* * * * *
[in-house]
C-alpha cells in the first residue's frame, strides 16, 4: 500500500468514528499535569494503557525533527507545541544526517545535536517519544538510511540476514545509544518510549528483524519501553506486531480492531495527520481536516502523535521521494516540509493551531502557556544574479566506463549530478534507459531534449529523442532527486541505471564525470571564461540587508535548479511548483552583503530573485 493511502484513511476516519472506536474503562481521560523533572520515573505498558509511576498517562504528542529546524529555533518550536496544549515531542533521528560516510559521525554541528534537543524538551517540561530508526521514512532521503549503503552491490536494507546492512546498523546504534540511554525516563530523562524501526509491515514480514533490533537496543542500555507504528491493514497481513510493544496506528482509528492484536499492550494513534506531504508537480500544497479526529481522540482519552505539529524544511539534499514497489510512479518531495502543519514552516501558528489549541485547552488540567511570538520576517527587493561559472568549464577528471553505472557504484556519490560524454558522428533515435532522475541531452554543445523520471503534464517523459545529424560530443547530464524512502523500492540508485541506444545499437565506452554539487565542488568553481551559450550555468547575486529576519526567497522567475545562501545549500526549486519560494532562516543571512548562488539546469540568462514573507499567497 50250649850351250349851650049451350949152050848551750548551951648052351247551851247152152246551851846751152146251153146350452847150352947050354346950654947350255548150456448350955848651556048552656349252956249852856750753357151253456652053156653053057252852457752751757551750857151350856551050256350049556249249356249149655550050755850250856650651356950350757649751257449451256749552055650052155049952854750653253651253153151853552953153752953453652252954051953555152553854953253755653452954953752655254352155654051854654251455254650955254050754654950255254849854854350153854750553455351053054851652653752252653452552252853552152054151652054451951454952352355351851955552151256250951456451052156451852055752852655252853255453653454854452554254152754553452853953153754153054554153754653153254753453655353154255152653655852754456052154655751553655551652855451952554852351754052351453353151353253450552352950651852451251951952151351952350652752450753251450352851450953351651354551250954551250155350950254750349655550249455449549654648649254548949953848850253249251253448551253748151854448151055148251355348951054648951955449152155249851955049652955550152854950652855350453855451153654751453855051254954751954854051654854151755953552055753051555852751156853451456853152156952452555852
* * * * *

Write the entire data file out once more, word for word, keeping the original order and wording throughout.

[in-house]
C-alpha cells in the first residue's frame, strides 16, 4: 500500500468514528499535569494503557525533527507545541544526517545535536517519544538510511540476514545509544518510549528483524519501553506486531480492531495527520481536516502523535521521494516540509493551531502557556544574479566506463549530478534507459531534449529523442532527486541505471564525470571564461540587508535548479511548483552583503530573485 493511502484513511476516519472506536474503562481521560523533572520515573505498558509511576498517562504528542529546524529555533518550536496544549515531542533521528560516510559521525554541528534537543524538551517540561530508526521514512532521503549503503552491490536494507546492512546498523546504534540511554525516563530523562524501526509491515514480514533490533537496543542500555507504528491493514497481513510493544496506528482509528492484536499492550494513534506531504508537480500544497479526529481522540482519552505539529524544511539534499514497489510512479518531495502543519514552516501558528489549541485547552488540567511570538520576517527587493561559472568549464577528471553505472557504484556519490560524454558522428533515435532522475541531452554543445523520471503534464517523459545529424560530443547530464524512502523500492540508485541506444545499437565506452554539487565542488568553481551559450550555468547575486529576519526567497522567475545562501545549500526549486519560494532562516543571512548562488539546469540568462514573507499567497 50250649850351250349851650049451350949152050848551750548551951648052351247551851247152152246551851846751152146251153146350452847150352947050354346950654947350255548150456448350955848651556048552656349252956249852856750753357151253456652053156653053057252852457752751757551750857151350856551050256350049556249249356249149655550050755850250856650651356950350757649751257449451256749552055650052155049952854750653253651253153151853552953153752953453652252954051953555152553854953253755653452954953752655254352155654051854654251455254650955254050754654950255254849854854350153854750553455351053054851652653752252653452552252853552152054151652054451951454952352355351851955552151256250951456451052156451852055752852655252853255453653454854452554254152754553452853953153754153054554153754653153254753453655353154255152653655852754456052154655751553655551652855451952554852351754052351453353151353253450552352950651852451251951952151351952350652752450753251450352851450953351651354551250954551250155350950254750349655550249455449549654648649254548949953848850253249251253448551253748151854448151055148251355348951054648951955449152155249851955049652955550152854950652855350453855451153654751453855051254954751954854051654854151755953552055753051555852751156853451456853152156952452555852